We have found that reducing any and all barriers to entry and access to information sharing and idea exchange wherever possible is critical to successful ongoing engagement. Any obstacle that exists will impede communication, workflows, and pipelines on a quantum level.
At first this extensive engagement effort can feel quite taxing. Once you become accustomed to the process, it becomes natural. Note in advance, you will have to go through an elevated level of this engagement process each time you on board new team members and integrate them into the team and company culture.
Communication is key
Communication is of paramount importance in a remote working situation. As the Owner, Project Director, Producer, or Creative Director, you will have to step up and explain things in more detail than you may be accustomed to in a single spatial environment – sometimes repeatedly. This mode of working will teach you a lot about your own ability to communicate.
Always foster collaboration within the group. Encourage team members to communicate often and freely with each other. You will be surprised sometimes at how easily talent can become siloed. Promote feedback – and listen, listen, listen.
This format of work requires an increased level of awareness of the workflow, team members, and how the entire ecosystem is functioning. An essential part of effective communication is establishing well-defined reporting lines, so every employee has clarity about their roles, responsibilities, and which way the work should flow.
In a remote situation, emails and texts can be misinterpreted and misconstrued. This can result in rapid disruption of the workflow. People have different communication styles. Some people are short, others feel it necessary to write dissertations. (This is one of the reasons I personally don’t like the messaging app Slack. It seems to make people feel the need to overly justify each decision they make.)
Stay on top of the flow of communication to ensure everyone is on the same page continuously.
As important as clarity is, don’t overwhelm talent with information overload. Find the right balance with each person. Iterate, fail, adjust, and iterate again and again until you find success – and then continue to evolve.
Give praise often; find productive ways to address issues and shortfalls. Always remember the power of “thank you”. Letting people know you appreciate the work they are putting in and that they are an integral part of the effort no matter how far the geographic distance is a strong ingredient to success.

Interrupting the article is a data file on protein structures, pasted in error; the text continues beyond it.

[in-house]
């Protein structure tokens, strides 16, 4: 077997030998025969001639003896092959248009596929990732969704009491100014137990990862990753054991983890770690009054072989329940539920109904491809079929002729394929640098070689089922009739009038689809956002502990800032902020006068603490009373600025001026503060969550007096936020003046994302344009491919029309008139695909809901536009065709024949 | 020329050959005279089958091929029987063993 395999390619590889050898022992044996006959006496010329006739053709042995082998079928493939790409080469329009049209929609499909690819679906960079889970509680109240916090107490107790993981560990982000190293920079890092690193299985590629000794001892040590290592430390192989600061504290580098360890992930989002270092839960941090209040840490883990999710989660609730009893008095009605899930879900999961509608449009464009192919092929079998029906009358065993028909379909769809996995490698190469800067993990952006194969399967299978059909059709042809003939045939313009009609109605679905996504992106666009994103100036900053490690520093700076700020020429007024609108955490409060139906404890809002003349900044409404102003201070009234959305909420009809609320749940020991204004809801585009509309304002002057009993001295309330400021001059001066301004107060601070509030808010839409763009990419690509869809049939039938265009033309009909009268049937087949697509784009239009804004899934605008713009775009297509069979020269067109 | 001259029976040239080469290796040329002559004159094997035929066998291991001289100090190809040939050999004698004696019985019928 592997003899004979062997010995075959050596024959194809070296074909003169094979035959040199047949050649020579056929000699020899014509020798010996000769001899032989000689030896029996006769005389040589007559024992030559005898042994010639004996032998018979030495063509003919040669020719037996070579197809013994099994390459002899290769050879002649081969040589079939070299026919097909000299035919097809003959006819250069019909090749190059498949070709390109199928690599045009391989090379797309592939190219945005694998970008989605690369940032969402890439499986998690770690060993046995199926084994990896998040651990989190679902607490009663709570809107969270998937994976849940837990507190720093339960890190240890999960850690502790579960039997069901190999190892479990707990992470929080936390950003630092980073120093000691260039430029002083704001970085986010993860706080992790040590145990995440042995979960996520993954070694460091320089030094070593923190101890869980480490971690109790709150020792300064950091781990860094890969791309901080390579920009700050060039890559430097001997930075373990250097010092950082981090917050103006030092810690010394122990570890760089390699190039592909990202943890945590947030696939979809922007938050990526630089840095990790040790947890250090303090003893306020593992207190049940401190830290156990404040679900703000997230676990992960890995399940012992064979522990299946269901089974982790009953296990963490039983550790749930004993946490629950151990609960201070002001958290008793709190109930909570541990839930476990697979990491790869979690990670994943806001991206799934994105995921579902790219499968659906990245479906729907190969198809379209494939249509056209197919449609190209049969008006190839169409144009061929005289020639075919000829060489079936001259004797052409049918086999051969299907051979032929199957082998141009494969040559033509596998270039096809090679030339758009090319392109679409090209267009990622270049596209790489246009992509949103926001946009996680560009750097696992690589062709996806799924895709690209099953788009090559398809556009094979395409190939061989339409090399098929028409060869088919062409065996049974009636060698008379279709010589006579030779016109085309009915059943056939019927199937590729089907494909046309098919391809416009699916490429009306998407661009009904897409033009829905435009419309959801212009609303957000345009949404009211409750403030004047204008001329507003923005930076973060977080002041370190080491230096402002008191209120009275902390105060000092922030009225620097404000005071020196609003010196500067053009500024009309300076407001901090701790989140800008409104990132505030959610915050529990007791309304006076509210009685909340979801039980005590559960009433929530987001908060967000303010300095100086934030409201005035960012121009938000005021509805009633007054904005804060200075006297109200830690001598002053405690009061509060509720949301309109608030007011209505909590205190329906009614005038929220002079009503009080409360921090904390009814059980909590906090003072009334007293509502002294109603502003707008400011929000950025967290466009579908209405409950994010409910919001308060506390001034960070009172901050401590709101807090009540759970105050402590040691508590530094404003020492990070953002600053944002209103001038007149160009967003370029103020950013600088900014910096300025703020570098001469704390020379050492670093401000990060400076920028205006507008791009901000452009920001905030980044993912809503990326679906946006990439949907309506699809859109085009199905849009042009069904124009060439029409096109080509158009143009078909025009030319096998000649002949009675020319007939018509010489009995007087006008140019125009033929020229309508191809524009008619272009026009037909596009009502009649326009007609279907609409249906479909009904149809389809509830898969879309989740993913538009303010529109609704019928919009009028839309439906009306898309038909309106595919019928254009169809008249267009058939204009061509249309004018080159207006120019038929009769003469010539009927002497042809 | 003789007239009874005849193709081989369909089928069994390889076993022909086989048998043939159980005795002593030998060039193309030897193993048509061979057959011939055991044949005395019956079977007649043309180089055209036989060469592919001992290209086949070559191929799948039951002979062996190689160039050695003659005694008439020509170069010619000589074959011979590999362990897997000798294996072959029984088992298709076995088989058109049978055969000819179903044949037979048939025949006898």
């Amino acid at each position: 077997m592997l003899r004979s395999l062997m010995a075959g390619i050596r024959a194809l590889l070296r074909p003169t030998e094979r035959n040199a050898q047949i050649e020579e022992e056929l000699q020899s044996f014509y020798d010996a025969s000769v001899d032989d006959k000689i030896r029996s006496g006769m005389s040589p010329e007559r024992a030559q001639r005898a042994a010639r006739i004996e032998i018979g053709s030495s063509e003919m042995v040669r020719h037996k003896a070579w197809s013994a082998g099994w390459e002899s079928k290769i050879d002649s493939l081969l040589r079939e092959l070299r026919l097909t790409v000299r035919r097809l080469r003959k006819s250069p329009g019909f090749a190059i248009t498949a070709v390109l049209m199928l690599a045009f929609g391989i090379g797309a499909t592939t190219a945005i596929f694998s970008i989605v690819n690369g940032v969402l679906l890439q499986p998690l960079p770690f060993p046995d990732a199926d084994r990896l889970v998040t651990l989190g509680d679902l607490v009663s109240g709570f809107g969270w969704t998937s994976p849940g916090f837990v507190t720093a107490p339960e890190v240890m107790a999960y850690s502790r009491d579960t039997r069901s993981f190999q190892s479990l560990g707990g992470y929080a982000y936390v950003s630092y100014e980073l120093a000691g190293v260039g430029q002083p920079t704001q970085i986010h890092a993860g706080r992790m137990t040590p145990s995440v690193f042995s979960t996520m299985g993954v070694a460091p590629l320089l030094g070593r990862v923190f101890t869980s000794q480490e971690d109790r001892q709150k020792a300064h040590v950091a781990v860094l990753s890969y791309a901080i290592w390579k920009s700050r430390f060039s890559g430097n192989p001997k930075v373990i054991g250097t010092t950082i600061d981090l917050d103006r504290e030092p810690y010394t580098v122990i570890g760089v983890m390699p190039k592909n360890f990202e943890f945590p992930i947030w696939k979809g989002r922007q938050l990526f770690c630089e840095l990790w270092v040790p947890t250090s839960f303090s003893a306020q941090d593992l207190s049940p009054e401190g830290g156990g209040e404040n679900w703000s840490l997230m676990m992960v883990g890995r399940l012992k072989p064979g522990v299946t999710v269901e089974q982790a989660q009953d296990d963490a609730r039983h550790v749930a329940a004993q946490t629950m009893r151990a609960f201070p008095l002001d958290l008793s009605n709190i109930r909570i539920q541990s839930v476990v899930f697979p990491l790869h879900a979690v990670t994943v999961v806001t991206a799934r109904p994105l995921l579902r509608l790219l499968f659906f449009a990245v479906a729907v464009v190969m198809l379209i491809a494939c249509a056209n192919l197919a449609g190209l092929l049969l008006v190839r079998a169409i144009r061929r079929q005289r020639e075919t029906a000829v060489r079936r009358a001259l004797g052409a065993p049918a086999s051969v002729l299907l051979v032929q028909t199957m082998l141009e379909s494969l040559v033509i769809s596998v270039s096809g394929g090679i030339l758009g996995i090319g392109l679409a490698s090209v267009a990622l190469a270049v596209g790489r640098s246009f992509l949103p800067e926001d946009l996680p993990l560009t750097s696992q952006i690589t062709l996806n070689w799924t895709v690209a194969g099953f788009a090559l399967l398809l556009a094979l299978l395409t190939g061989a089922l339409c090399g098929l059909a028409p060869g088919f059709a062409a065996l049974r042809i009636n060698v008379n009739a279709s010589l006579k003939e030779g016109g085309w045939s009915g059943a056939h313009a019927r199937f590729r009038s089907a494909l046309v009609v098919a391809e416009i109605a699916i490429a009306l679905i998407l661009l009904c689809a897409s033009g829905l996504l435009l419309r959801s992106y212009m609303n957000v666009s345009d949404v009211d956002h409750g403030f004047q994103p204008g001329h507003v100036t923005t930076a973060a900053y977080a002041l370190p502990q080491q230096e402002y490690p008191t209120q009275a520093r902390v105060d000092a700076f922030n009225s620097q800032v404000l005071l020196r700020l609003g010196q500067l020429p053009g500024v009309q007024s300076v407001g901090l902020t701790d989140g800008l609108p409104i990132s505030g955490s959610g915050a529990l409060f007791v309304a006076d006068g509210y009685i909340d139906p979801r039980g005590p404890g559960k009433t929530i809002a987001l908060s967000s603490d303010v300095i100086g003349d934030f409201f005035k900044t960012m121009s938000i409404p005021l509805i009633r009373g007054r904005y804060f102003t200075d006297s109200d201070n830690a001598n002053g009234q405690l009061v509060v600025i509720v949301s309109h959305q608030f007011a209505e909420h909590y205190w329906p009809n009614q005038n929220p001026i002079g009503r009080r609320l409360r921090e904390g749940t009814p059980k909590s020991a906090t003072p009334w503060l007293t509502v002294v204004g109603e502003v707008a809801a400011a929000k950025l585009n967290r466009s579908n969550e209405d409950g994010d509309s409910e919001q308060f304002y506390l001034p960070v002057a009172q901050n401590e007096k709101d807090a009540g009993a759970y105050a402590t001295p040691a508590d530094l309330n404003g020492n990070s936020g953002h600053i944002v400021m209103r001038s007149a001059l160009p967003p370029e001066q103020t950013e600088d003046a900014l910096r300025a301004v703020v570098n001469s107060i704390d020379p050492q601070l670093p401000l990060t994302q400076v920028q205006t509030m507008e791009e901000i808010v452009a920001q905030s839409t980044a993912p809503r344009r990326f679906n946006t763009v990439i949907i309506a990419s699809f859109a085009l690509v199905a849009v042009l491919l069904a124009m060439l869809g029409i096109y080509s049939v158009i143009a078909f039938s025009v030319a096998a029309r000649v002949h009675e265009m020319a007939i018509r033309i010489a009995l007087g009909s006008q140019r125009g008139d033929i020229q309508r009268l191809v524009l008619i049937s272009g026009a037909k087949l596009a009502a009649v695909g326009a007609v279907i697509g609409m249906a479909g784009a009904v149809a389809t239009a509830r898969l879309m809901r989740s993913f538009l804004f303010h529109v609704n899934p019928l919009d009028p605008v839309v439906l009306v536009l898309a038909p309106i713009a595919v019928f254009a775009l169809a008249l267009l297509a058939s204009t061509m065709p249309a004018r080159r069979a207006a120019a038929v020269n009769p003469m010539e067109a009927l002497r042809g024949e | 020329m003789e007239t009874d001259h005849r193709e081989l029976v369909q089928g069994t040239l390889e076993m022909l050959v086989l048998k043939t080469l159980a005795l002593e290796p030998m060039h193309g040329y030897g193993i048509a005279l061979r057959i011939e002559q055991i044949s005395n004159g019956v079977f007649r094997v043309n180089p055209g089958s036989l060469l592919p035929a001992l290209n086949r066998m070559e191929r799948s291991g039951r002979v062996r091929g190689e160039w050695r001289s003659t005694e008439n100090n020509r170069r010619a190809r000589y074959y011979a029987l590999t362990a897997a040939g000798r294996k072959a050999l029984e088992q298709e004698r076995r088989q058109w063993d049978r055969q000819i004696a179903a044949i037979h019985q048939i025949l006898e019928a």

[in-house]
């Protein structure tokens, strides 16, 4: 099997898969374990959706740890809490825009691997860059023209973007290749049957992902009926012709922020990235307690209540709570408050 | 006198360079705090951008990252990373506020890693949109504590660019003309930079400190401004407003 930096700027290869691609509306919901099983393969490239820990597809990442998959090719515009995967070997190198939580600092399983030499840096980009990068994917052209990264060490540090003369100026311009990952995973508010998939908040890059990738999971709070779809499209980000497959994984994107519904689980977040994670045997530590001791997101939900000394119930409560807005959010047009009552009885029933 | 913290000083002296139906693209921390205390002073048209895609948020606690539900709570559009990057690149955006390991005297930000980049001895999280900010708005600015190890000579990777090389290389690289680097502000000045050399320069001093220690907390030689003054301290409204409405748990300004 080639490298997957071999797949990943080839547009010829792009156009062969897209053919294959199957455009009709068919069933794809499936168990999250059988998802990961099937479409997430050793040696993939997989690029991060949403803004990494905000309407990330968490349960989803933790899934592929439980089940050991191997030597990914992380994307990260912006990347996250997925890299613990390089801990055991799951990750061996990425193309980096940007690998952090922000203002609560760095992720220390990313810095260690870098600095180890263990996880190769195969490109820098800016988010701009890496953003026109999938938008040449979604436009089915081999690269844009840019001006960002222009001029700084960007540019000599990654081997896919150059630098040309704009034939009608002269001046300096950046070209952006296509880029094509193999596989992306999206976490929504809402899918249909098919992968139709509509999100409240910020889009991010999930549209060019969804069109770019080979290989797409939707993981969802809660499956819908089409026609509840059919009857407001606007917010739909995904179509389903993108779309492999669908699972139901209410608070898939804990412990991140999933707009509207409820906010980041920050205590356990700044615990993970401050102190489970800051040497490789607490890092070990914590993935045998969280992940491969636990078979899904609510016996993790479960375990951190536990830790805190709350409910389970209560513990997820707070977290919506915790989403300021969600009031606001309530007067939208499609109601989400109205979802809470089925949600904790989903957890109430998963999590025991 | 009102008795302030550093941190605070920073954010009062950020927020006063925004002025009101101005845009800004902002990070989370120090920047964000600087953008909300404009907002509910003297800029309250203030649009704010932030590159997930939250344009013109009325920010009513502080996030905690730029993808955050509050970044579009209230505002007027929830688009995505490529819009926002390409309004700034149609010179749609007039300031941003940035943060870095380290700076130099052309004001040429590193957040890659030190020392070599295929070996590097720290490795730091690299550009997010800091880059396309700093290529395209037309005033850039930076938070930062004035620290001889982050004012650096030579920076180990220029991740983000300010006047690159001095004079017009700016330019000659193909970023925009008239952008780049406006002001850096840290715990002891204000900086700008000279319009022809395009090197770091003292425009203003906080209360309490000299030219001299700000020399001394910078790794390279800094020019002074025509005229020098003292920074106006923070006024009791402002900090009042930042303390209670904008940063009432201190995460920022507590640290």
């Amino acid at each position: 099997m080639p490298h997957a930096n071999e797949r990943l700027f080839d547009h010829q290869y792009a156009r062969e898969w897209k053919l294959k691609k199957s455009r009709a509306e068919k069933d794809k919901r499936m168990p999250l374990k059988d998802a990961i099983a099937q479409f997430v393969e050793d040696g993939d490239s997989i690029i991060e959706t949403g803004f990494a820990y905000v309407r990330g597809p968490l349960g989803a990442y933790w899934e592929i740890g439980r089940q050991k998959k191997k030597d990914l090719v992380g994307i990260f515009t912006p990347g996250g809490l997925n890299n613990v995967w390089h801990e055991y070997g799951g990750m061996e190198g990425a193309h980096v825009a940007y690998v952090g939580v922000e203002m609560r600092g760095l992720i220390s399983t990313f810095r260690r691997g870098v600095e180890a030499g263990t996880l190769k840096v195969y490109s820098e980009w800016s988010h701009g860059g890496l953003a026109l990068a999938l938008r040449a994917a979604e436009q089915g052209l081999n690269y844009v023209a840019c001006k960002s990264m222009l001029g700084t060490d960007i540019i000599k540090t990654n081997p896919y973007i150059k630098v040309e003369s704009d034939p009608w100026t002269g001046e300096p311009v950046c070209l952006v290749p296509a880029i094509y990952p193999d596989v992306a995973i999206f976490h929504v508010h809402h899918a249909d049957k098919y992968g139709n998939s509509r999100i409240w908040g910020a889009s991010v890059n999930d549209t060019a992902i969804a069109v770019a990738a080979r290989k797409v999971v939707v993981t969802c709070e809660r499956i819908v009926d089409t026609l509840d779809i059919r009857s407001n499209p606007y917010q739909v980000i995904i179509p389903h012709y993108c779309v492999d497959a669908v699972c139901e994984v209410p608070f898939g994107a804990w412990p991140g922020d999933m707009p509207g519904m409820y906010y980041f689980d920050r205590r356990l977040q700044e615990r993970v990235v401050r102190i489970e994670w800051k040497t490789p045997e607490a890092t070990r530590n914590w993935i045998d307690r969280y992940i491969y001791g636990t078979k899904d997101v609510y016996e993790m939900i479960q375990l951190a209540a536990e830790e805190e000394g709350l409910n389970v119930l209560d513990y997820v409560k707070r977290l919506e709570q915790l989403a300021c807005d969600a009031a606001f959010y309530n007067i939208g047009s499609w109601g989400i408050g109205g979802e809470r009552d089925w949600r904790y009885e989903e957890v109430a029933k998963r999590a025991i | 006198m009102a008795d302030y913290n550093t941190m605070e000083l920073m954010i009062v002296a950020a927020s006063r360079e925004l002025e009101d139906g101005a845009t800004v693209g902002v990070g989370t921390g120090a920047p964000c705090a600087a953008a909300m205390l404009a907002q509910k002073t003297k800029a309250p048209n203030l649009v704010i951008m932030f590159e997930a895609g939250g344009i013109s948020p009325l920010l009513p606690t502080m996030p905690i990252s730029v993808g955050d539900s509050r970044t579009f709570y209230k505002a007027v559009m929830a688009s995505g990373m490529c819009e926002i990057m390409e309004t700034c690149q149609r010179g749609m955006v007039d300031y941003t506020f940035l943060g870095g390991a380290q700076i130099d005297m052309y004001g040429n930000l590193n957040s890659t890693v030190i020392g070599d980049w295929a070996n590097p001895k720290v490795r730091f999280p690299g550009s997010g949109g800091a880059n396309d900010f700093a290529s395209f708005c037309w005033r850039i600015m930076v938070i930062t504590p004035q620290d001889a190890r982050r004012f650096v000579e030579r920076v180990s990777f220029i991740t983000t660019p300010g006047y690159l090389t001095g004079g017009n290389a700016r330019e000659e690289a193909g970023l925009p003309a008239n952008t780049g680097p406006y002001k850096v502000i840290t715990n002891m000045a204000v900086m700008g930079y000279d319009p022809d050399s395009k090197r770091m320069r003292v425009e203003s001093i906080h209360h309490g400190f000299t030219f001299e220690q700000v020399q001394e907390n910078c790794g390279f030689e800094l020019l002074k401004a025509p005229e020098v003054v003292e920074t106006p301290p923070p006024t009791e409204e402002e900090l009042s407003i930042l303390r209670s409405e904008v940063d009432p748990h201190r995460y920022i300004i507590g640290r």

Be respectful of the demands you put on people
Remote work offers both an increased amount of responsibility and flexibility. There are times when the work-life balance is completely out of whack, and other times when your team is afforded a great amount of freedom.
As an owner you need to be flexible with the talent, building a structure that can account for the unpredictable demands of life such as child-care, trips to the doctor, vacations, unusual work hours, accommodations for unusual requests. In an age where immediacy matters, its best to look for opportunities to schedule time in advance.
It is understood that entertainment deadlines are critical. But so are children’s recitals, doctor’s appointments, single moms and dads having to help with schoolwork, child pick up, child sick days, etc. The reward for implementing this type of work model is having increased flexibility as a leader to create workarounds for any situation and having access to some of the best talent in the world.
If you are using freelancers, understand that you may not be the only client they have. Evaluate how much work you can realistically put on someone and assess that volume of work on a continual basis.
This may seem like a common fundamental that does not need to be addressed – we have found a lot of people fear being paid in this format. Many people who excel at remote work have come from the freelance realm where they have not been paid properly or consistently by previous employers. Out of sight is not out of mind- always pay people on time!
Make it fun. That’s what we are in the business of, after all.
Set clear goals creatively, schedule-wise, budgetarily – and document everything
Being explicitly clear in setting expectations and in expressing your vision is essential to your success. Give detailed notes in every case. And, whenever possible, provide photo reference to ensure that everyone has the same understanding of what you are looking for.
This is especially true when onboarding new team members to your remote working organization. Never expect new people to read your mind. You must build a common rapport over a long distance.
Be effective and efficient in explaining your constraints. Clearly communicate the amount of time the writer, artist, renderer, architect, engineer, or other collaborator has to achieve the expected results.
Be vigilant in staying on top of the budget and deadlines. Things can go sideways rapidly and at great expense to your bottom line, if any link in the chain fails to meet expectations. It is your responsibility as the leader and facilitator to stay on top of the work you are administering.
Build long term relationships and deep trust with the community you foster and cultivate. We like to apply radical transparency in our studio. Even when the truth may be harmful in the exterior world, do not lie to the talent you have assembled. These are the people who will propel your brand around the world. This applies to anything – budgets, schedules, creative direction, communications, client demands, etc.